Monday, November 11, 2019

Photo of the Day: Doughboy Statue, Lawrenceville Neighborhood, Pittsburgh PA

In the last few decades, visitors have flocked to Washington to see memorials for the Vietnam War, Korean War, and World War II.

But, as important as these sites are, it might be better for anyone wanting to honor veterans today simply to visit any of the statues and rolls of honor in virtually every community across the United States. 

From these towns and cities sprang the young men who fought for this country when called, from here; relatives and friends supported the war effort, worried and prayed for their safe return home; to here, surviving veterans came back, changed in ways visible and invisible—most of all, no longer really young.

I came across—and, as you can see, photographed—one such statue a few weeks ago while visiting Pittsburgh. Its Lawrenceville neighborhood, located three miles from downtown Pittsburgh, is now a mecca for millennial hipsters. But decades ago, it was part of the region’s mighty industrial engine—which in itself played a vital role in providing munitions and other materials for sustaining the war effort.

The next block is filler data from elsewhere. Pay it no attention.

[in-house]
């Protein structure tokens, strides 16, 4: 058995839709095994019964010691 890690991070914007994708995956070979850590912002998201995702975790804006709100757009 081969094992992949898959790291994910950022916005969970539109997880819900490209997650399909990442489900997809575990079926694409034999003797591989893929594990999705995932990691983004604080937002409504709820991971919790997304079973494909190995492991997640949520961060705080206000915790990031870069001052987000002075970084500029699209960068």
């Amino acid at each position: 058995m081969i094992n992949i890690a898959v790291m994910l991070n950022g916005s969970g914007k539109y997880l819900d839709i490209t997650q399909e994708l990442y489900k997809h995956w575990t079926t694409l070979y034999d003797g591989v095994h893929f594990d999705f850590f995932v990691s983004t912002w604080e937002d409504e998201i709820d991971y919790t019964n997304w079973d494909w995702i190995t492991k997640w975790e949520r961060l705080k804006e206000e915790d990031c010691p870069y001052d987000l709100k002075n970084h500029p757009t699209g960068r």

But, once I cast my eyes below the “Doughboy Statue” by Allen George Newman of New York City, erected to commemorate the Great War, I saw that this community sent off something far more significant: its young men.

After WWII, the neighborhood put up bronze tablets listing names of the 3,100 Sixth Ward residents in service in World War II, including 53 who died in action.

With each passing year, fewer and fewer people know anything about the names on plaques such as these. But to those who erected them, those honored meant the world. Those lost in the various conflicts represented gashes to the heart of their loved ones. Those who came home often struggled to pick up their interrupted lives, in ways we can only begin to appreciate now.

Maybe it would be worthwhile for those celebrating Veterans’ Day from now on to learn more about those whose service and sacrifice are honored in bronze, as well as talk to those we are still fortunate to have with us. That would vividly demonstrate that history might be made in the corridors of power, but it is experienced most fully right where we live.

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